They had company on all sides, a dozen or so people of all ages and sorts and conditions sharing a single thought.
“Get a dune!”
She was on top, straddling his hips, and she was not sitting still. He held her gently, his hands just above her waist. They were like the other couple lean and fit and deeply tanned and beautiful in outline, but they were also beautiful close up too. Not movie star beautiful or model beautiful or even professional athlete beautiful. Beautiful the way averagely good looking people will be for a relatively short period in their youth when a combination of good health, good spirits, genetic luck, and a suffusion of hormones cause them to blossom like gorgeous wildflowers. This happens to different people at different times. For some it occurs in their late teens or early twenties, for others it holds off until they are in their late twenties or even early thirties. These two, who I judged were twenty-one or twenty-two, were blossoming together.
I’ve always believed that couples who engage in prolonged public displays of affection have no other way of engaging with each other. They don’t talk because they have nothing to say.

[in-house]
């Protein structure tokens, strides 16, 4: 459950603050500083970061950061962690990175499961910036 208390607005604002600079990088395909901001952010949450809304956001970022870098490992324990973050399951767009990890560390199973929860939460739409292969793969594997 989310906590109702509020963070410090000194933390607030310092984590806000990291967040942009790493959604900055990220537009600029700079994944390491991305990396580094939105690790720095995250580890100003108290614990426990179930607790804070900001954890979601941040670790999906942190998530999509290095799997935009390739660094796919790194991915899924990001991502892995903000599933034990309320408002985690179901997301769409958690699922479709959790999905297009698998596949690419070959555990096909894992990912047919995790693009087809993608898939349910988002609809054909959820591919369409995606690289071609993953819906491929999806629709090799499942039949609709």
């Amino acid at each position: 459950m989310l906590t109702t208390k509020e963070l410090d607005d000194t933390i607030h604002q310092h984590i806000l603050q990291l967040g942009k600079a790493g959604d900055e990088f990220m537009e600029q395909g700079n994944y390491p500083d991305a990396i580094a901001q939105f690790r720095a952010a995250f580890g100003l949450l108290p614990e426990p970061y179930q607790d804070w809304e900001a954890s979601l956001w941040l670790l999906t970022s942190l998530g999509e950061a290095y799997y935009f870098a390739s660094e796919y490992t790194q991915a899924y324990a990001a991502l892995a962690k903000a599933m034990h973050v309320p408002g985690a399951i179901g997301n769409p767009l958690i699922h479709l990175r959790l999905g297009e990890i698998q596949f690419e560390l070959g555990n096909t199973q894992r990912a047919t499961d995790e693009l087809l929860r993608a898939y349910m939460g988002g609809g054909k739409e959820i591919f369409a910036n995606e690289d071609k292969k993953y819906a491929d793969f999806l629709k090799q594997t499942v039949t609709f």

I can’t swear this was the case with this couple. But they stayed on the beach the whole while we were there and they weren’t lip-locked or hip-locked the whole time and the only time either of them did any talking at length was when he saw a friend of his and went over to say hi. She tagged after him but she didn’t join in and he showed no sign of wanting to include her. She hung back, the conversation stayed between the two guys, and when it ended the couple went back to their blanket and their mutual near silence.